Browse Items (93 total)

When Doris was in England, a man named Dr. Sturges took great interest in helping orphaned and displaced children from the war. He gave Doris books, fueling her love for reading. On one occasion in 1943, she was gifted "Sir Percy Lead the Band" by…

Confirmation of French Citizenship .jpg
The Certificate de Nationalité (Certificate of Nationality) confirmed Monique's citizenship in France.

Confirmation of deportation of Valentine Levy 1946.jpg
The Office National des Anciens Combattants et Victims de Guerre (The National Office for Veterans and Victims of War) sent a "certificate of disappearance" concerning Monique's mother, Valentine. The certificate did not recognize that she died at…

Waffen Pass 2 (1).jpg
Doris’s husband, Alfred (Fred) Schneider, was also a child in Austria in the 1930s. In 1934 he made his own Waffen Pass (Weapons Permit). The handmade pass represents how Fred processed the growing tensions in Austria, from the 1934 February…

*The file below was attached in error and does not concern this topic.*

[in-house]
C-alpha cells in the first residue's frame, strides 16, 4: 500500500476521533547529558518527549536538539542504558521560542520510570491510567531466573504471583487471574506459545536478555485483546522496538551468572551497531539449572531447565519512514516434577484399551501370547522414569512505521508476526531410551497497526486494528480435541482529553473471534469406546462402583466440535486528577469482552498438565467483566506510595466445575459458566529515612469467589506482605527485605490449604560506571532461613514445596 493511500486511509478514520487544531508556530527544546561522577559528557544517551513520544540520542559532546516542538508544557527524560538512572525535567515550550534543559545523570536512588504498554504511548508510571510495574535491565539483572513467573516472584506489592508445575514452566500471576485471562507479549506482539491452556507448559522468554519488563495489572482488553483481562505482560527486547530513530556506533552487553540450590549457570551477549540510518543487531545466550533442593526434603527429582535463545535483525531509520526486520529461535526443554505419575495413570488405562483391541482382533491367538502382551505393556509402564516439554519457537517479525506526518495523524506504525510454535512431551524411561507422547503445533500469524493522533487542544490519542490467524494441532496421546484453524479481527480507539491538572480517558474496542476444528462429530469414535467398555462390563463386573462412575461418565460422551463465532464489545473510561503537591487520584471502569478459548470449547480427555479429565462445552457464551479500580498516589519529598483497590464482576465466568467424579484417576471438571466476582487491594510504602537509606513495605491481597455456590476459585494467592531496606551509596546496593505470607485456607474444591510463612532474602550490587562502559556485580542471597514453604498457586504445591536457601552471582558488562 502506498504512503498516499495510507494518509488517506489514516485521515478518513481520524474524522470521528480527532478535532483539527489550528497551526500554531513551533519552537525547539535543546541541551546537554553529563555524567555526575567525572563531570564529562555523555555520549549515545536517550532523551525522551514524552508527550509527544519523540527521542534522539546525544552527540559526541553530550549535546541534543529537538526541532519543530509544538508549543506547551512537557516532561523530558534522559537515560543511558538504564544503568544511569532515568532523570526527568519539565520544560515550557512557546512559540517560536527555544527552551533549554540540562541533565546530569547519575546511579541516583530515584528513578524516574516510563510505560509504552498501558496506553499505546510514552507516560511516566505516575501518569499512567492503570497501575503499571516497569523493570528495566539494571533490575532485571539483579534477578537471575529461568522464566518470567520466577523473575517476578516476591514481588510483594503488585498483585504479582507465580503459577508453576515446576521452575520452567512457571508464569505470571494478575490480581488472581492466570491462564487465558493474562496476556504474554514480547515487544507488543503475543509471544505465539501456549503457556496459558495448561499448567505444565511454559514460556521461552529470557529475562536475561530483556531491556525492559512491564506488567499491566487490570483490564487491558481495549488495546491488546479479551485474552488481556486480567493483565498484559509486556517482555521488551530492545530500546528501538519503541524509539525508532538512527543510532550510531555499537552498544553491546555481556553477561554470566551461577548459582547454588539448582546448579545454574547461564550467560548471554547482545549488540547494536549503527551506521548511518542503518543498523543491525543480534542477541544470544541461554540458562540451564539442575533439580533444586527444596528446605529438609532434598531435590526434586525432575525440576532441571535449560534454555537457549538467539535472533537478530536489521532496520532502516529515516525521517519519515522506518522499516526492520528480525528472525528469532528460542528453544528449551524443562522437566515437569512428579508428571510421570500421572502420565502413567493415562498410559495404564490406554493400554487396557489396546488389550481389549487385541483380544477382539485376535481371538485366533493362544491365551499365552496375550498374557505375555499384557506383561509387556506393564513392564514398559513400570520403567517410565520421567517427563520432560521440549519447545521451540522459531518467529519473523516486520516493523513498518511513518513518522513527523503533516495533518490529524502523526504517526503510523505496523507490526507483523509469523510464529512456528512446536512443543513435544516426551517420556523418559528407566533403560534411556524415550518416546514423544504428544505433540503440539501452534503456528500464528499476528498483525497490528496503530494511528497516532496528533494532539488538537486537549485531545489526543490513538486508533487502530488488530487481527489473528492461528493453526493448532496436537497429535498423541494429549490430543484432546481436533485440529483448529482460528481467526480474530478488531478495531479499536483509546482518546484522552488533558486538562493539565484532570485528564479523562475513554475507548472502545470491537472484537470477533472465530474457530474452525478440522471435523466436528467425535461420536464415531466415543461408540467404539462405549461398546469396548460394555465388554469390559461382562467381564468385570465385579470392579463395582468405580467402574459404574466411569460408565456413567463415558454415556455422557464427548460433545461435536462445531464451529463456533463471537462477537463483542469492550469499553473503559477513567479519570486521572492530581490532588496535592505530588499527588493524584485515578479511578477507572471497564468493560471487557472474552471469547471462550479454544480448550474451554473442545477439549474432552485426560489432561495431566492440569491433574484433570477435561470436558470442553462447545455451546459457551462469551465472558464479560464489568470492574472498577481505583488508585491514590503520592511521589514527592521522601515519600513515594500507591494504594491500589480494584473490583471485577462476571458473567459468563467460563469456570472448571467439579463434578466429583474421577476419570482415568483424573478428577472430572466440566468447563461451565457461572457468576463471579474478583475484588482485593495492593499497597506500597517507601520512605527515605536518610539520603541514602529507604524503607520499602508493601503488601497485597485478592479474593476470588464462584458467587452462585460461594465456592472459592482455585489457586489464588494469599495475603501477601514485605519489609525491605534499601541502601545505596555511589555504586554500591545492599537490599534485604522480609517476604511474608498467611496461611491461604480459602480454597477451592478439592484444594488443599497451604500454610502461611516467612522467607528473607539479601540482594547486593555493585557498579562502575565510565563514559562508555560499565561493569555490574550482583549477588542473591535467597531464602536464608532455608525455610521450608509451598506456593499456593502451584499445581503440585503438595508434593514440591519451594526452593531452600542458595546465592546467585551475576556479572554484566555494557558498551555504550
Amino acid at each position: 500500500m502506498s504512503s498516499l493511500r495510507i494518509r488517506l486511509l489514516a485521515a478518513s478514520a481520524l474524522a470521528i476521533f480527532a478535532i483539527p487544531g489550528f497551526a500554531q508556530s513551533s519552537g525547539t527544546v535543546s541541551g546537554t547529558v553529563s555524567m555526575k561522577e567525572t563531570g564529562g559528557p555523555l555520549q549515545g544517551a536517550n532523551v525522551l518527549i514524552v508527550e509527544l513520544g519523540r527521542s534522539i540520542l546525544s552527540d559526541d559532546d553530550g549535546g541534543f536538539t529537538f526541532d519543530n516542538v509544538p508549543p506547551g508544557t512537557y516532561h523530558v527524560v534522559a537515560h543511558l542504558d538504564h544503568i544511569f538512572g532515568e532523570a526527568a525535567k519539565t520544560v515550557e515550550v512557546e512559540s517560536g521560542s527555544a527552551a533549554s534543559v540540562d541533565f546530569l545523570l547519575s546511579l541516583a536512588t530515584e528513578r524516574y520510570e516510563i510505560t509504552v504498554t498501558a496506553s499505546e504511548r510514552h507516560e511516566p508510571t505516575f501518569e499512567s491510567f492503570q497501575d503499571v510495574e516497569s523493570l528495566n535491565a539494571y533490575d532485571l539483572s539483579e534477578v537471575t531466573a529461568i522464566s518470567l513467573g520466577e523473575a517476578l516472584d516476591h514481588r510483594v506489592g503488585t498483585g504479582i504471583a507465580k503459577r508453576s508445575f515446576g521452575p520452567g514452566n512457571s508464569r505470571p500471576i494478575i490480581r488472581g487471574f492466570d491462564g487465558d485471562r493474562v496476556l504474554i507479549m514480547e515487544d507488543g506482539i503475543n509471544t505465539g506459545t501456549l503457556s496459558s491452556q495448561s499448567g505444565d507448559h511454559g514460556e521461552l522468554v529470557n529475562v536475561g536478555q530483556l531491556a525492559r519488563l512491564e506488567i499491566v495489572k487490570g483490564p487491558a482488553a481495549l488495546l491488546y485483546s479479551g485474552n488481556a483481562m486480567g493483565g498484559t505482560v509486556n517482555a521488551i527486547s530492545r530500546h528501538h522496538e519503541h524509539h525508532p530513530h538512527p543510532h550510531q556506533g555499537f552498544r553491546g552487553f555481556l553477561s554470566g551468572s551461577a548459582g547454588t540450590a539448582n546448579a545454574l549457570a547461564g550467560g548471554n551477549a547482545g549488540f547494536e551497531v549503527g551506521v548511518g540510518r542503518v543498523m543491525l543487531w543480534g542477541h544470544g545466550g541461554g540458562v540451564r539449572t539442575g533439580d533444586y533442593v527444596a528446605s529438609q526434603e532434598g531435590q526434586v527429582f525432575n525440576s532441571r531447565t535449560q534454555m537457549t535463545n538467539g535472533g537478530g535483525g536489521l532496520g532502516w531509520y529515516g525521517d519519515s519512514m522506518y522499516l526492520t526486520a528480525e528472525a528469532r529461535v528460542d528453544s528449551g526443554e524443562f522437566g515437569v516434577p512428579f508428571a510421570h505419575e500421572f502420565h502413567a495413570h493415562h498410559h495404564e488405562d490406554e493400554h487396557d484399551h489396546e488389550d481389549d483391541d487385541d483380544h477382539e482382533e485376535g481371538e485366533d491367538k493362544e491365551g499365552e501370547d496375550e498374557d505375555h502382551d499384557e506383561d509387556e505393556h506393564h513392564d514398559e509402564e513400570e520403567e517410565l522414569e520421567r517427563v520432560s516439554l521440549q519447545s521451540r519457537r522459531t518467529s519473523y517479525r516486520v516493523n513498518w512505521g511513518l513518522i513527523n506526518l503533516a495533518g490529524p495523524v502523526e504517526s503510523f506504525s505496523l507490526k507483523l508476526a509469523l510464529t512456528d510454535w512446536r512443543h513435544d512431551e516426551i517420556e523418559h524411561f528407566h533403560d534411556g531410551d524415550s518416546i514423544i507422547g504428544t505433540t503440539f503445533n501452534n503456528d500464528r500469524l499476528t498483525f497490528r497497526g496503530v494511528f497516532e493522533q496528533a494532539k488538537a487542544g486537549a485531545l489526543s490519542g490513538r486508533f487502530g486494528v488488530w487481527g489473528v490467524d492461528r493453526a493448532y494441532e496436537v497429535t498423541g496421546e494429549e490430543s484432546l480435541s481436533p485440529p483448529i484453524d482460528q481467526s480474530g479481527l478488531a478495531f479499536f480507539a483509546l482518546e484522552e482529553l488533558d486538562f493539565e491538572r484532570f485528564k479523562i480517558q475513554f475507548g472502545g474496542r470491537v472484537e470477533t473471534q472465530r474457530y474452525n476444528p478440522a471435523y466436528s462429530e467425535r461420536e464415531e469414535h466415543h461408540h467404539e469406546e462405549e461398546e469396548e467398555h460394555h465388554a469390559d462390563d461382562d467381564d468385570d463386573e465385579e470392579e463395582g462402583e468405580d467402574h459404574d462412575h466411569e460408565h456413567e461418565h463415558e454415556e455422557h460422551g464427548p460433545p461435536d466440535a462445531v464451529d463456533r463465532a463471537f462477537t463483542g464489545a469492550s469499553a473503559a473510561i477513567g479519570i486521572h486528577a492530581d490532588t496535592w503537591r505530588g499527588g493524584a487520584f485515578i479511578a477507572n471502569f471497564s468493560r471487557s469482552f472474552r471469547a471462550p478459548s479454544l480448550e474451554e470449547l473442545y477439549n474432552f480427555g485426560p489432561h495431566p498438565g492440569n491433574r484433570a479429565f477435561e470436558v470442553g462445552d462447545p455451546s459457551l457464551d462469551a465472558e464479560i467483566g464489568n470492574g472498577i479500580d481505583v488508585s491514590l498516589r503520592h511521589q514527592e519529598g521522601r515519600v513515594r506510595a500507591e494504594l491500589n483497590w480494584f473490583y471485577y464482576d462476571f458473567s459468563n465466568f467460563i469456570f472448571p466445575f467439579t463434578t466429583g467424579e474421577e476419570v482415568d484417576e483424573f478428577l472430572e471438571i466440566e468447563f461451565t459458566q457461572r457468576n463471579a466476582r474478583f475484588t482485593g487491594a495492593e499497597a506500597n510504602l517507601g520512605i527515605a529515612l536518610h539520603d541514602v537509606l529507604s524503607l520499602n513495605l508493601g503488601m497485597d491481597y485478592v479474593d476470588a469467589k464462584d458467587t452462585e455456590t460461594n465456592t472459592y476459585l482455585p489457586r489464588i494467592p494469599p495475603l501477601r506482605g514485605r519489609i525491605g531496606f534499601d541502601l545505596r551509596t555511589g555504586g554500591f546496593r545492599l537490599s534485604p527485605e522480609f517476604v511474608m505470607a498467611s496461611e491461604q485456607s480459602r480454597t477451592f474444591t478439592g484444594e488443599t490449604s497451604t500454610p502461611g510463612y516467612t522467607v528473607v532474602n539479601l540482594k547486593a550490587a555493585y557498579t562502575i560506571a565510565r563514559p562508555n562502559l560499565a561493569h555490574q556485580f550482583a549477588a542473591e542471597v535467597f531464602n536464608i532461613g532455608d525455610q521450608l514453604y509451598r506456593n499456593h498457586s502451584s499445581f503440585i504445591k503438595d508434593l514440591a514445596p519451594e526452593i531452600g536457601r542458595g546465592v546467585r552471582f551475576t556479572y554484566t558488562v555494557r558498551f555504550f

When the Nazis invaded Poland in 1939, they forced all Polish Jews to wear identity badges. Selma was under the age of 6 and not understanding the situation, recalled feeling jealous that Edith wore a badge, but she did not.

Compulsory ID band %22jude%22 .jpg
Nazi propaganda minister Josef Goebbels was the first to suggest a "general distinguishing mark" for German Jews in May 1938. German SS and police official Reinhard Heydrich reiterated the proposal idea on November 12, 1938, during a meeting with…

Compulsory Identity Badge (France).jpg
By May 1942, the German military commander in France ordered all Jews over 6 to wear a yellow star. The star, about the size of a person's palm, had the inscription, Juif ("Jew" in French). Monique did not wear the identity badge because she hid…

Marseille Port.png
A photograph of the "customs canal" in Marseille where Monique's father, Jules, worked as a ship chandler and owned a shop. When the Nazis invaded France, it was taken from him for "Aryanization."

Map CZ 1933.png

Zloczow Memoir Photos Selma & Edith_1.jpg
Samuel Tennenbaum's work certificate was issued by the Judenrat and stamped by the Gestapo in 1940.

Samuel and Lina received a permit to live outside of the ghetto, signed by the Kreishauptmann (district captain), Quizo. He refused to allow Selma…
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